The attached report summarises the event. Morning presentations included a keynote address from Professor Coleman, University of Birmingham, and a moving and inspiring presentation from Lisa Richards-Everton, a Patient Safety Campaigner. Delegates then participated in a taster workshop looking at challenges around labelling and used the SIEPS 2.0 model to conduct a systems analysis of the management of a patient’s condition. The afternoon branched into parallel syndicate workshops with the first workshop focusing on training and education around labelling; what challenges needed addressing with training, and how a human factors approach could optimally start to address these training issues. The second workshop looked to identify and discuss challenges around the medicine label and how these could be addressed using a human factors approach. This included looking at some of the issues that exist with current labelling design, before discussing what information is necessary and then providing recommendations for the design from a human factor’s perspective. All syndicate groups gave recommendations for next steps to address these challenges, which were shared at the conclusion of the meeting. Several delegates then volunteered to be involved in a steering team, whose remit would be to address the identified challenges by exploring ways in which these systembased recommendations might be implemented. Recommendations around training perspectives included areas such as education and communication; system redesign, use of technology and recommendations about the design of medical packaging with a human factors approach.
  5. News Article
    Frontline staff and volunteers at the forefront of the national coronavirus response across England will be able to access a new Psychological First Aid (PFA) training course, the Minister for Mental Health Nadine Dorries has announced. The course, which has been developed by Public Health England, will be available to frontline workers and volunteers dealing with the public during the coronavirus pandemic. The free online course enables responders to develop their skills and confidence in providing key psychological support to people affected by coronavirus, including on issues such as job worries, bereavement or isolation as they carry out their vital work as part of the ongoing coronavirus response. It will also help to develop understanding of how emergencies like the coronavirus pandemic can affect us all, how to recognise people who may be at increased risk of distress, and how to offer practical and emotional support. Minister for Mental Health Nadine Dorries said: “Supporting each other’s mental health and wellbeing is more important than ever during these challenging and uncertain times. Staff and volunteers in many different roles are working tirelessly to provide crucial support at this time and are often a critical touchpoint in identifying those who may be affected. “This new training course will help to support the incredible work of frontline workers to support those most in need both through the coronavirus outbreak and beyond, equipping them with vital tools to deliver psychological first aid.” Read press release Source: GOV.UK, 15 June 2020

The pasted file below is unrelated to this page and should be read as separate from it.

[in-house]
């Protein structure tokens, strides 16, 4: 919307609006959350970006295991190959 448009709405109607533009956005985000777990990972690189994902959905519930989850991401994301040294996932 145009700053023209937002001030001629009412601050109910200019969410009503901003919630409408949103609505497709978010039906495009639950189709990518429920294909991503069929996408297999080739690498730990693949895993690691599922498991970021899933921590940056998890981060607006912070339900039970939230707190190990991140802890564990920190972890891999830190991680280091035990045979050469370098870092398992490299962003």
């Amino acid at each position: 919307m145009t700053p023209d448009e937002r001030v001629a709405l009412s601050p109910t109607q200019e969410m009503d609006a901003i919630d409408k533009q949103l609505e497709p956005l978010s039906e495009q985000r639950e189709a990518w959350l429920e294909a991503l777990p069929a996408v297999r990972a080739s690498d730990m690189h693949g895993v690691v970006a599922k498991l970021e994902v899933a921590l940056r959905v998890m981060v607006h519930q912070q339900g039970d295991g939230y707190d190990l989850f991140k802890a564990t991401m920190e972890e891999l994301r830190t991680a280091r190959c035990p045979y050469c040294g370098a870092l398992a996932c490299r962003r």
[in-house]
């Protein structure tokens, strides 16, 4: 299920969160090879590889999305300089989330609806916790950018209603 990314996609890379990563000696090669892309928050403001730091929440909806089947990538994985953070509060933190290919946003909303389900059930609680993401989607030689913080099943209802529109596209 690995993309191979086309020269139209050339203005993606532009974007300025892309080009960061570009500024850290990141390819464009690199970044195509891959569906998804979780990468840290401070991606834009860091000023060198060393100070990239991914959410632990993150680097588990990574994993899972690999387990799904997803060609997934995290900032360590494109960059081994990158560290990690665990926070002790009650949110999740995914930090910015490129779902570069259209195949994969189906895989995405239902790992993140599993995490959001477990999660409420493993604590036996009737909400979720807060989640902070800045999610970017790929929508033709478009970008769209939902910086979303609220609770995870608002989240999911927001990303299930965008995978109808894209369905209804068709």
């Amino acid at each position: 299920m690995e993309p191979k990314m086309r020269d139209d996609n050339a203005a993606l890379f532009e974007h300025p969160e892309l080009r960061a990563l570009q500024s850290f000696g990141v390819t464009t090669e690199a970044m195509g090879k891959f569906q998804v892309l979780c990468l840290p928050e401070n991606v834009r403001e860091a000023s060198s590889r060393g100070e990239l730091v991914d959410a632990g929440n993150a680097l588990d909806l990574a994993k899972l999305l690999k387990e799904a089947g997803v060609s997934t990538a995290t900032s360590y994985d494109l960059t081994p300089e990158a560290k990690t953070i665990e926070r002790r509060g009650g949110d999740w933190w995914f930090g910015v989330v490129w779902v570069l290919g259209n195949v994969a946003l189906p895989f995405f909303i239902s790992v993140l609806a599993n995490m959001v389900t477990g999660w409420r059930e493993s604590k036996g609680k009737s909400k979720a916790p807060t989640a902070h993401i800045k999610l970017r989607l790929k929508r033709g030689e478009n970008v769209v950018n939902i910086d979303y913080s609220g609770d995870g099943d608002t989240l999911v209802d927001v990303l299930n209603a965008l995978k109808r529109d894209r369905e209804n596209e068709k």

6. Content Article
    This qualification is for anyone who wants to carry out incident investigations effectively. Employers, supervisors, SHE champions, union and safety representatives will benefit. Attending the course will enable you to: Independently investigate simple incidents. Gather evidence including conducting witness interviews. Produce an action plan to prevent a recurrence of an incident. Contribute to team investigations for large scale incidents Positively impact the safety culture in your organisation.
  7. Content Article
    Nursing and midwifery professionals are at the heart of responding to COVID-19 today, tomorrow and in the coming weeks ahead. We recognise this is undoubtedly the most challenging, difficult and pressurised time in generations for teams working in health and social care settings across the UK. Interventions to help maintain a balanced and positive mental health will be very important during this crisis. It will also be important to ensure they can also focus on the future. Nightingale Frontline will support nurses and midwives to continue to lead and support the NHS now and be inspired to lead beyond this crisis. It will complement the Health and Wellbeing Service recently launched by NHS England. Nightingale Frontline will provide remote, small group sessions offered to: Executive Directors of Nursing Senior Leaders Ward Managers/Team Leaders Newly Registered Nurses/Midwives Nurses/midwives: Redeployed or Returning to practice following retirement or non-clinical roles Nurses/midwives managing caseloads remotely Windrush and BAME Leaders The leadership support will be facilitated by our expert FNF Associate Facilitators and our senior nurse and midwife alumni network who are highly experienced and skilled in a method of Action Learning known as Co-consulting. This approach combines the benefits of coaching with peer learning in an environment underpinned by psychological safety. Book your free leadership support session. Sessions will be released monthly. If you have any questions, please email: academy@florence-nightingale-foundation.org.uk
  8. Content Article
    For newly qualified practitioners and healthcare professionals on temporary register you will find: Accelerated Preceptorship Guide. Guide for staff supporting during Accelerated Preceptorship. Voice over - Guide for staff supporting NQPs. Support for staff during Accelerated Preceptorship. Voice over - Support for NQPs and other HCPs. Podcast One - general Information.
  9. News Article
    According to an Allego press release, several of the world’s ventilator manufacturers have formed a Ventilator Training Alliance (VTA) and partnered with Allego to create a mobile app that front-line medical providers can use to access a centralised repository of ventilator training resources. Dräger, GE Healthcare, Getinge, Hamilton Medical, Medtronic, Nihon Kohden, and Philips have joined this humanitarian training coalition. The VTA app – powered by learning and readiness platform provider Allego – connects respiratory therapists, nurses and other medical professionals with ventilator training resources from alliance member companies, including instructional how-to videos, manuals, troubleshooting guides, and other ventilator-operation expertise critical to helping responders treat patients suffering from COVID-19-related respiratory distress. Read full story Source: American Association for Respiratory Care, 16 April 2020
×